The Iraqi parliament fails to hold its session to vote on choosing the president of the republic

Zebari expressed his respect for the Federal Court’s decision to suspend his candidacy for the presidency, indicating that he met the conditions for candidacy.

The Iraqi parliament failed to hold its scheduled session this afternoon to vote to choose a president for the republic due to the lack of a quorum as a result of the boycott of many prominent political blocs.

A number of deputies took the constitutional oath, before the parliament’s presidency announced the transformation of today’s session into a deliberative due to the lack of a quorum to convene, that is, the presence of 165 deputies (half + 1), while the election of the country’s president requires two-thirds of the total number of deputies in Parliament of 329; That is 220 deputies.

The failure of the session comes a day after the Federal Supreme Court (the highest judicial authority in the country) issued an order to stop the candidacy of Hoshyar Zebari, the candidate of the Kurdistan Democratic Party led by Massoud Barzani for the post of President of the Republic.

The court’s decision stated that the procedures for Zebari’s candidacy were suspended until he resolved a lawsuit filed by 4 deputies “against the legitimacy of his candidacy for the post of President of the Republic.”

Zebari, the Kurdistan Democratic Party’s candidate for the presidency and the most prominent contender for the position (Al-Jazeera)

Zebari’s comment

Commenting on the court’s decision, Zebari – in a tweet via Twitter – expressed his respect for the decision, indicating that he had fulfilled the conditions for candidacy.

In 2018, an Iraqi court issued a request for Zebari to appear before it against the backdrop of his dismissal by Parliament in 2016 on charges related to administrative and financial corruption during his tenure as Foreign Minister.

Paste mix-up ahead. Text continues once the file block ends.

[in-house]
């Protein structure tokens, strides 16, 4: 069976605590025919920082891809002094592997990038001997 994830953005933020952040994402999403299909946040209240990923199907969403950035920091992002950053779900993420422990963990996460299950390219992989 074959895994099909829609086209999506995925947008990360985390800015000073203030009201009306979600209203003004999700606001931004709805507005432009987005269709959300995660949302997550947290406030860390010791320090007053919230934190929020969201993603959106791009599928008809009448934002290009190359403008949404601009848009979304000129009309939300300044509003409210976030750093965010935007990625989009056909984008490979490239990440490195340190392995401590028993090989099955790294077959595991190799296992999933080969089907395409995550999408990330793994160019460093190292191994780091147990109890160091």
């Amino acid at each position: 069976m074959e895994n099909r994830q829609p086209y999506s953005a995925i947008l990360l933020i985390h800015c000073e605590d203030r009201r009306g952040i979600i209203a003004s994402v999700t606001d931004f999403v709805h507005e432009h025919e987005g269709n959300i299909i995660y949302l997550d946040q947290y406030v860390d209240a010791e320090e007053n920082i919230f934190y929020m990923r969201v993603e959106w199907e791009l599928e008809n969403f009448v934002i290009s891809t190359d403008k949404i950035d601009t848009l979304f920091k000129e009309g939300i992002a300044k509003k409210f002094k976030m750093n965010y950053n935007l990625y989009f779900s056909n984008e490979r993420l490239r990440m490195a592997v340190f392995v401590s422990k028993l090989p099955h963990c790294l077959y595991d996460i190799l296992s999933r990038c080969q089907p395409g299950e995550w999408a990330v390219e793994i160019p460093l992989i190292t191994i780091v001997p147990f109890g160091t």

In a related context, Al-Jazeera correspondent quoted sources from within the Federal Court that it is currently considering another lawsuit challenging the legality and constitutionality of the candidacy of Zebari and his rival, the current president, Barham Salih, the candidate of the Patriotic Union of Kurdistan for the post of president.

The reporter said that this lawsuit presented evidence of the participation of both Zebari and Saleh in the secession referendum that was held in the Kurdistan region of Iraq in 2017, which proves – according to the lawsuit submitted – that the candidates violated Article 67 of the Iraqi constitution, which requires that the President of the Republic maintain the unity of Iraq.

Twenty-five candidates are competing for the position of President of the Republic, including Zebari, who some deputies consider “does not enjoy the constitutional conditions required to occupy the position of President of the Republic, foremost of which is integrity.”

Last Friday, the leader of the Sadrist bloc, Muqtada al-Sadr, called on his political alliance in Parliament not to vote for Zebari, if he did not meet the conditions.

Al-Sadr said – in a tweet to him on Twitter – that if the ally Kurdistan Democratic Party’s candidate for the presidency of the republic does not meet the conditions, I call on the Islah representatives (the Sadrist bloc) not to vote for him. “We are advocates of reform, not advocates of authority and rule,” he added. Without specifying the conditions that must be met by the candidate for the presidency.

According to the political custom that has been followed since the first parliamentary elections held in the country in 2005, the position of the President of the Republic belongs to the Kurdish component, the presidency of parliament is for the Sunnis, and the leadership of the government belongs to the Shiites. And the presidency is mostly from the share of the Patriotic Union of Kurdistan, as the late Jalal Talabani assumed it over two terms, then Fuad Masum, then the current president.

The Sadrist bloc topped the elections that were held on the tenth of last October, with 73 seats, followed by the “Progress” coalition led by Muhammad al-Halbousi with 37, the “State of Law” coalition led by Nuri al-Maliki with 33, and then the “Kurdistan Democratic Party” led by Massoud Barzani with 31.

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